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How to Live to 100

Dr. Thomas J. Boud - April 03, 2012

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Make your life not only longer but enjoyably so with a few simple lifestyle changes.

Patients come to see me in our medical clinic with one universal theme: they want to live long and healthy lives. The goal then is to not just extend life but to do so gracefully. Genetics play a major role in determining your longevity, but there are many things we can do to improve our chances. Here are my best recommendations. 

1. Eat high-fiber whole fruits and vegetables and cut back on the animal products. Lose weight and keep your BMI below 25. 

2. Hydrate with eight or more eight-ounce glasses of water daily and minimize sweetened drinks and sodas. Don’t forget to brush and floss your teeth regularly and get regular dental and medical checkups.

3. Take care of your heart. I tell my patients to just focus on my four basic blood recommendations to prevent heart disease:

· Control your blood pressure: less than 130 systolic.
· Control your blood sugar: A1C < 7.0 for diabetics.
· Control your blood cholesterol: total cholesterol: HDL ratio < 4.5.
· Finally, take a blood thinner: an 81-mg baby aspirin daily for men older than 45 and women older than 55.

As always, check with your own doctor to adapt this advice for you personally.

4. Follow cancer screening guidelines and incorporate your family medical history into your screening. Review these with your personal physician.

5. Be smart! Studies suggest that those with more education and who continue to learn will live longer. This is primarily because the more educated you are, the more likely you are to live a healthier lifestyle and less likely to engage in risky or unhealthy behaviors. According to David Cutler, dean of social sciences at Harvard, “It turns out that across the board, if you look at any health behavior, better educated people do better than less educated.” 

6. Work, serve others, and have a purpose. It seems that engagement with life is what helps prolong life. This can come from working, taking up causes, volunteering, finding a new hobby, or contributing to your family and community.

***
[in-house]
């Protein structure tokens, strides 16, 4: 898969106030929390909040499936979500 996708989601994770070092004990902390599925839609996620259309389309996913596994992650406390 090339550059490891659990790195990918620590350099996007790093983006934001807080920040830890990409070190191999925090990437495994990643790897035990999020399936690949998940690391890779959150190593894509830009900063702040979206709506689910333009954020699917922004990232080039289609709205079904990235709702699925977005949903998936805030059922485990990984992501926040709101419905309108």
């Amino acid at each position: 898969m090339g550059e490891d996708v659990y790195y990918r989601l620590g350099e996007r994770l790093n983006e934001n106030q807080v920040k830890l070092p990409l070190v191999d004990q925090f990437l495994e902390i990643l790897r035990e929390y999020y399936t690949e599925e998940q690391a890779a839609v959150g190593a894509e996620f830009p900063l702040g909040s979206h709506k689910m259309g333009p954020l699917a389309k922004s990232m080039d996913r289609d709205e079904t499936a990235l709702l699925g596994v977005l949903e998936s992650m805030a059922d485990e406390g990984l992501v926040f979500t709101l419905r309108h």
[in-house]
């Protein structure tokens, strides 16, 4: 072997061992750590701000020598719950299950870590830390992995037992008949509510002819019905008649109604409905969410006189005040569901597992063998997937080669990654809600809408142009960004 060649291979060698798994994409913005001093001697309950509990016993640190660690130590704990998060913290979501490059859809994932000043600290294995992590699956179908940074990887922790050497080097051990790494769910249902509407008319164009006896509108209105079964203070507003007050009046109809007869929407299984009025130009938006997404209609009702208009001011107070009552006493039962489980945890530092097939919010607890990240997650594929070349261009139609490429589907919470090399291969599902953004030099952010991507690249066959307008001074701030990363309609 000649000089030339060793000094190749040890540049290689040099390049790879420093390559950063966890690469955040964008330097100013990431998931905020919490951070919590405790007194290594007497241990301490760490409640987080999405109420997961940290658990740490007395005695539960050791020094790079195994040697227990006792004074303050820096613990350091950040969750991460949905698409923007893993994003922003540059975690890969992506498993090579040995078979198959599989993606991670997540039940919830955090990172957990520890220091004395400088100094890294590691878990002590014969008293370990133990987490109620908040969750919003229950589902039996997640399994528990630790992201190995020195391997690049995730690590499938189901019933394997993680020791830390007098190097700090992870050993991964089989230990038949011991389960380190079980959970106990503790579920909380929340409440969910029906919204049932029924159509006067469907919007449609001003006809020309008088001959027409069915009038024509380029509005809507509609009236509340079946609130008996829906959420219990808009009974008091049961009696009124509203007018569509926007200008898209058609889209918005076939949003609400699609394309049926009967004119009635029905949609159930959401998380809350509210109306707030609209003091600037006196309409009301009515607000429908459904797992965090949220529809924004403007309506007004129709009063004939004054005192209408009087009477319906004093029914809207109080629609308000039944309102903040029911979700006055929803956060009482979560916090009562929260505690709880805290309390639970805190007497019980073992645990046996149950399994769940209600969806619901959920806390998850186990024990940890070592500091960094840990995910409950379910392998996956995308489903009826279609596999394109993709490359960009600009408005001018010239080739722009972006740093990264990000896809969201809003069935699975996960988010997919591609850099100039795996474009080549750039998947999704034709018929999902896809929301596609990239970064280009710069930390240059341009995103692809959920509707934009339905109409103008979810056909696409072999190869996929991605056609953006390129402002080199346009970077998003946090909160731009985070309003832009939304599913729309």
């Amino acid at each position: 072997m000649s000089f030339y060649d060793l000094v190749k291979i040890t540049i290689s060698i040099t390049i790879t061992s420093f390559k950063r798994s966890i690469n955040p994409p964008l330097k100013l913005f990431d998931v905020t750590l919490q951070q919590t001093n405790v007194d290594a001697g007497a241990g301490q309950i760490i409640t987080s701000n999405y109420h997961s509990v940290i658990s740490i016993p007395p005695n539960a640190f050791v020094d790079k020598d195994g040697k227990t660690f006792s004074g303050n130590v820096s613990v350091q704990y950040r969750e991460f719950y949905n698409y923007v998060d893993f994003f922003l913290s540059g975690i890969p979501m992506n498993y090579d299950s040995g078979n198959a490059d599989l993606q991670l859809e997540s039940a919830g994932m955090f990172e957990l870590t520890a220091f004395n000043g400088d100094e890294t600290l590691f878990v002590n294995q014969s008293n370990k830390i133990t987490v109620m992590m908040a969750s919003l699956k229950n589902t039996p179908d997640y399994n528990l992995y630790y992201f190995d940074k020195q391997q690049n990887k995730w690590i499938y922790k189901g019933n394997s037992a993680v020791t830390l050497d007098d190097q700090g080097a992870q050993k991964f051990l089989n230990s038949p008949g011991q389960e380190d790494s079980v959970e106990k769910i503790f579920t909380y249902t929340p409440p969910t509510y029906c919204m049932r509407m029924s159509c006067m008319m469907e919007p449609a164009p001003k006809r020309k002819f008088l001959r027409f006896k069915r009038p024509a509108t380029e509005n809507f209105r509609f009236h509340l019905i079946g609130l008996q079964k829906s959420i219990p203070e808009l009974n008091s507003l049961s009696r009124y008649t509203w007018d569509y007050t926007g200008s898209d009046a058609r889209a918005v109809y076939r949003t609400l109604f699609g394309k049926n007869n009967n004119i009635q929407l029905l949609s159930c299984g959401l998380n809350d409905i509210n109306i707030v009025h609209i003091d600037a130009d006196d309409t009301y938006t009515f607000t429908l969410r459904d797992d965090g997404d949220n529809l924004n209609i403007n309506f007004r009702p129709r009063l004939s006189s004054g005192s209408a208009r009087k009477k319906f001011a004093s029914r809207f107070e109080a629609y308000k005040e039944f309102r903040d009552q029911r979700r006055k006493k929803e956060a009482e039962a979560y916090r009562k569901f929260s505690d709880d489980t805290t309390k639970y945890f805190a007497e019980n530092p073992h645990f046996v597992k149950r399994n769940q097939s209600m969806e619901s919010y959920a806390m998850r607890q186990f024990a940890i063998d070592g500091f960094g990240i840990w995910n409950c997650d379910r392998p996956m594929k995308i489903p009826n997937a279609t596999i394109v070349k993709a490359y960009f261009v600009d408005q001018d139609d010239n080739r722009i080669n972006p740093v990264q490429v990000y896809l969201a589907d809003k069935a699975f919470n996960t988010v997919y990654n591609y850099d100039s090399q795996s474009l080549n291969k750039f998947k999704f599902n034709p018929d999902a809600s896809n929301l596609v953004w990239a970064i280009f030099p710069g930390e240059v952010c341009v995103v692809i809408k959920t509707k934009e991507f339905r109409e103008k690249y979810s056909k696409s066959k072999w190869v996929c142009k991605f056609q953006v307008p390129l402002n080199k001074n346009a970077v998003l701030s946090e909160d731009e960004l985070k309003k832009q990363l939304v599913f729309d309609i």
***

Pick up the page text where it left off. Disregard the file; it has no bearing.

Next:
7. Here’s the biggest no brainer—don’t smoke, drink alcohol, or take any drug that is not specifically prescribed by your own doctor. I tell my patients you want to be on the fewest medications that are necessary. In essence, study and follow the Word of Wisdom. The more I learn about medicine and health, the more amazed I am about the truths in Doctrine and Covenants 89. 

8. Get proper rest and relaxation. Get at least seven hours of sleep each night and learn to control your reactions to stress. Getting plenty of sunshine and maintaining a positive mental attitude make a difference.

9. Build healthy social and family relationships and focus on spirituality. Become involved in the lives of those you care about and genuinely listen to others’ concerns. You have a lifetime of experience to share. Daily spiritual nourishment through prayer, meditation, or reading scripture helps keep us more relaxed and helps us maintain an improved perspective on life.

10. Finally, if you want to focus on the single most important factor that will have the most impact on your life span, exercise! Turn off the screen, get off the couch, and move! You can spread it throughout the day, do it with a friend, take the stairs, walk the dog, park farther away, whatever. Just get physically active for 30 to 60 minutes daily. And it doesn’t have to be a difficult commitment; as much as I love running marathons, consistent walking has been proven to have more impact on your longevity than just about anything else and is every bit as effective as more vigorous exercise. The key is to just do it!

Now let’s get healthy!
—Dr. Boud

© LDS Living, March/April 2012.
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